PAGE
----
4023 Nolensville Road
Hours: 10 a.m.-10:30 pm daily
Price range: $
What strikes me most about Super Pollothe new fast-casual restaurant on Nolensville Road, about 500 feet north of Harding Placehas nothing to do with the food. On my third visit there, in the space of an hour I heard Marvin Gaye, Freda Payne, ABBA, Marshall Tucker, REO Speedwagon, Sting, Santana, U2, Faith Hill, Bruce Springsteen and several Spanish songs I didn't recognize. Looking around the large, clean, brightly lit dining area, I saw a similar hodgepodge: at one table, four Hispanic men, and at another, a Hispanic family of five; an elderly Asian couple seated in the corner, next to a table with three middle-aged African American women; against one windowed wall, a young bohemian duo who obviously knew their yoga, considering the effortless way they folded their feet up into their laps under the table; and at my table, two single blond mothers with five blond children.
Contrary to that diversity, the menu at Super Pollo is narrowly defined. It's chicken from top to bottom: chicken wings, chicken plates, chicken sandwiches, chicken tacos, chicken tenders and chicken salads. The concept was developed by two very focused teenagers, Jeannette Ceja (18) and her brother Israel (19). With the help of their mother, businesswoman Carmen Ceja, they opened Super Pollo in June in the building that had previously housed Neely's BBQ.
When Neely's packed up their pork and moved to MetroCenter, one of the first to know was Carmenshe owns Ceja Enterprises next door, where she does independent CPA work for primarily Hispanic-owned businesses. She and her husband moved their family here from California eight years ago. In addition to being budding entrepreneurs, Jeannette and Israel are currently attending Belmont University.
When the siblings decided to take the leap and open a restaurant, they did something teens rarely do: they listened to their mother. "She thought this would be a great location," remembers Jeannette. "It is in the middle of one of our biggest Hispanic communities, but it is also one of the most well-traveled roads in Nashville, so hopefully many people would see us and come in to give us a try."
In fact, if drivers somehow miss the huge sign of a barrel-chested cartoon chicken with flapping wings, they can just follow their noses to Super Pollo, which lures potential customers from blocks around with the intoxicating scent of a backyard barbecue. "We knew that people in Nashville love chicken," says Jeannette. "But we didn't see any place like ours; char-grilled chicken is very popular in California, where we lived. It is healthier than fried chicken, and has the flavor of the grill."
Actually, as Jeannette explains, the chickens are first parboiled, which keeps them moist, then split and placed on the hickory-fired grills. The grilled chickens form the basis of most of the menu, with the exception of the wings and the fried chicken tenders.
Though we sampled all of the chicken options on my first professional visit, on personal returns with my kids, we go straight for a family packavailable in several sizes. We do #1 ($12.99), which includes eight big pieces of chicken, sides of rice and refried beans, and three individual packets of handmade corn tortillas. (The tortilla press is one of the new pieces of equipment the Cejas purchased for the kitchen.) Instead of the refried beans, I highly recommend the soupy, hearty charro beans, cooked with pork, bacon and chorizo. Chicken can be ordered regular, BBQ or BBQ spicy; after sampling all three, our preference is the regular, which has a clean, smoky flavor, fresh off the grill.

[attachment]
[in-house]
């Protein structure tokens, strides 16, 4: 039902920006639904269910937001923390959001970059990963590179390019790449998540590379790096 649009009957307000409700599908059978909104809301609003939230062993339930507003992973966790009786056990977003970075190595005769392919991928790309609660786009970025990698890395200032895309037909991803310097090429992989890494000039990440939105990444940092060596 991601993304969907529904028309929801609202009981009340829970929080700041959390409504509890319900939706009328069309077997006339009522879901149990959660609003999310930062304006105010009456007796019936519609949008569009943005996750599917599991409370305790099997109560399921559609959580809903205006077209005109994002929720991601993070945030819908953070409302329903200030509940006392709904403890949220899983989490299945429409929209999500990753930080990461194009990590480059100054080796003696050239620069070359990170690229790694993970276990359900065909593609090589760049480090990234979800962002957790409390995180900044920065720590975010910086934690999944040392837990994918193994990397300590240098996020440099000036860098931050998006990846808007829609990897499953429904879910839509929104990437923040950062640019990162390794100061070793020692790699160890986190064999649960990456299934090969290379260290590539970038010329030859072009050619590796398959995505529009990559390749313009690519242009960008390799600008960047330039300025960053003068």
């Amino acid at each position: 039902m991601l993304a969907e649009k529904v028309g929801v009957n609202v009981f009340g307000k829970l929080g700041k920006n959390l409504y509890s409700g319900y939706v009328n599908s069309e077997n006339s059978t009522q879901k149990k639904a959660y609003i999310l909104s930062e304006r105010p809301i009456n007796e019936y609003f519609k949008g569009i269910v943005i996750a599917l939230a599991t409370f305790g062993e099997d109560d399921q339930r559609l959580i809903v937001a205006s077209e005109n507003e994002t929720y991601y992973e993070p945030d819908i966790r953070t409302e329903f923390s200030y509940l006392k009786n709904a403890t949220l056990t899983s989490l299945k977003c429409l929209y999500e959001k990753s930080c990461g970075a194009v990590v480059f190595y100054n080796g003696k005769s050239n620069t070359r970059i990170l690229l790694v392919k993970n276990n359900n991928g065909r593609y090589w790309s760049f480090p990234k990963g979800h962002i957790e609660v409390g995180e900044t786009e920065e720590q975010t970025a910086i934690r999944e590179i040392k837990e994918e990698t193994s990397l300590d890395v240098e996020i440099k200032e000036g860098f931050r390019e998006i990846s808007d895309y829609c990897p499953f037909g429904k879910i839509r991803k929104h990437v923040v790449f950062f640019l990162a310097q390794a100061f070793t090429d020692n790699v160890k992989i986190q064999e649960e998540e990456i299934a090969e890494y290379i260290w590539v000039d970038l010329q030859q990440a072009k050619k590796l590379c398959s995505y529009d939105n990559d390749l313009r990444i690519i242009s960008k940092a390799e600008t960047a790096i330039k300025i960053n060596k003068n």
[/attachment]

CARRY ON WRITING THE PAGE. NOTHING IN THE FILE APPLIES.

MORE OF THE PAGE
Family pack sizes go up to the #4, which, for $24.19, includes 16 pieces of chicken and feeds up to eight people. By my calculator, that's a rock-bottom $3.02 per person. You can't beat that with a stick.
While the Cejas oversee the business, chefs Francisco Alduenda and Juan Carlos are in charge of the kitchen, where a crew of culturally mixed employees make up the daily batches of fresh coleslaw with mango, potato salad, chicken salad, charro beans and the six different salsas on the salsa bar in the dining room.
Another lesson the Ceja offspring took from Mama Ceja was customer service. On every visit to Supper Pollo, we have been warmly greeted as soon as we walk in the door. There are menus in Spanish and English, and the bilingual staff can accommodate either language. After placing and paying for their order, customers fill their own cups from the soda fountain (or take one of the Mexican soft drinks from the cooler in front of the registers), and find a seat at a table in the dining room. An employee delivers the food, along with plates and plastic cutlery (my one complaintthese are too flimsy for cutting into a chicken thigh or breast), and suggests a trip to the salsa bar to sample the pico de gallo or salsa verde. The chef on duty makes intermittent forays into the dining room to inquire about the food satisfaction level. I like that in a restaurant.
"We knew Hispanics would like our food," says Jeannette. "But we have been so happy that it appeals to so many people outside of the Hispanic community. We love to see everyone in our dining room." And what about that music? "Oh, it is satellite," Jeannette answers. "My brother and I like all kinds of music, and we wanted to have something for everybody." By the looks of the dining room, the Cejas have accomplished their mission.